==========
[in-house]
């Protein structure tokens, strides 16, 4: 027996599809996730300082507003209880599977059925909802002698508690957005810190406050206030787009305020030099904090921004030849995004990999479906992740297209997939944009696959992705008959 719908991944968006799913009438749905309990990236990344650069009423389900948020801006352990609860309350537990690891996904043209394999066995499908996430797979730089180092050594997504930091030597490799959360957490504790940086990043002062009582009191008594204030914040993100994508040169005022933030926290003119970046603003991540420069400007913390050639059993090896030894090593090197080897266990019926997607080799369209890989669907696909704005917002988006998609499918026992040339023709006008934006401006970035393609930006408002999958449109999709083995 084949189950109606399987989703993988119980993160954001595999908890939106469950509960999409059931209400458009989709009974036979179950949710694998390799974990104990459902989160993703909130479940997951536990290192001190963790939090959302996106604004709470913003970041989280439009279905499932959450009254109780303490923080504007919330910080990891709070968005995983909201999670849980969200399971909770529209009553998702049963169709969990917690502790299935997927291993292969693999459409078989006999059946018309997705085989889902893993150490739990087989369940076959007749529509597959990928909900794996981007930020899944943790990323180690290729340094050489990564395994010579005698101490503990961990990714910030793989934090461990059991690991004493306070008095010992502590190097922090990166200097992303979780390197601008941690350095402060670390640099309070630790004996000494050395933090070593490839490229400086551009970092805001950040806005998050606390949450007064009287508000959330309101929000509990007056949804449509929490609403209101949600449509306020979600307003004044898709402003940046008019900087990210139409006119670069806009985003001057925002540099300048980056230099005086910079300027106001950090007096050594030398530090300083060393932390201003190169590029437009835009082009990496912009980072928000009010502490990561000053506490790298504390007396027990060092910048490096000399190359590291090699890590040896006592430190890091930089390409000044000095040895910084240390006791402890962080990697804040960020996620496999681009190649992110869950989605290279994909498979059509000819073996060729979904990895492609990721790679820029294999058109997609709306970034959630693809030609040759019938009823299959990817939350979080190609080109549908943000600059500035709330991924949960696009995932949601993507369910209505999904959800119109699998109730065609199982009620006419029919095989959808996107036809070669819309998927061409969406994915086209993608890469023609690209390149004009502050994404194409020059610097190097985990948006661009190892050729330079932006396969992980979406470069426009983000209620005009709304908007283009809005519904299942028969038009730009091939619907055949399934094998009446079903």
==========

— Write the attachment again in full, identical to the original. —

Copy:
[in-house]
């Protein structure tokens, strides 16, 4: 027996599809996730300082507003209880599977059925909802002698508690957005810190406050206030787009305020030099904090921004030849995004990999479906992740297209997939944009696959992705008959 719908991944968006799913009438749905309990990236990344650069009423389900948020801006352990609860309350537990690891996904043209394999066995499908996430797979730089180092050594997504930091030597490799959360957490504790940086990043002062009582009191008594204030914040993100994508040169005022933030926290003119970046603003991540420069400007913390050639059993090896030894090593090197080897266990019926997607080799369209890989669907696909704005917002988006998609499918026992040339023709006008934006401006970035393609930006408002999958449109999709083995 084949189950109606399987989703993988119980993160954001595999908890939106469950509960999409059931209400458009989709009974036979179950949710694998390799974990104990459902989160993703909130479940997951536990290192001190963790939090959302996106604004709470913003970041989280439009279905499932959450009254109780303490923080504007919330910080990891709070968005995983909201999670849980969200399971909770529209009553998702049963169709969990917690502790299935997927291993292969693999459409078989006999059946018309997705085989889902893993150490739990087989369940076959007749529509597959990928909900794996981007930020899944943790990323180690290729340094050489990564395994010579005698101490503990961990990714910030793989934090461990059991690991004493306070008095010992502590190097922090990166200097992303979780390197601008941690350095402060670390640099309070630790004996000494050395933090070593490839490229400086551009970092805001950040806005998050606390949450007064009287508000959330309101929000509990007056949804449509929490609403209101949600449509306020979600307003004044898709402003940046008019900087990210139409006119670069806009985003001057925002540099300048980056230099005086910079300027106001950090007096050594030398530090300083060393932390201003190169590029437009835009082009990496912009980072928000009010502490990561000053506490790298504390007396027990060092910048490096000399190359590291090699890590040896006592430190890091930089390409000044000095040895910084240390006791402890962080990697804040960020996620496999681009190649992110869950989605290279994909498979059509000819073996060729979904990895492609990721790679820029294999058109997609709306970034959630693809030609040759019938009823299959990817939350979080190609080109549908943000600059500035709330991924949960696009995932949601993507369910209505999904959800119109699998109730065609199982009620006419029919095989959808996107036809070669819309998927061409969406994915086209993608890469023609690209390149004009502050994404194409020059610097190097985990948006661009190892050729330079932006396969992980979406470069426009983000209620005009709304908007283009809005519904299942028969038009730009091939619907055949399934094998009446079903």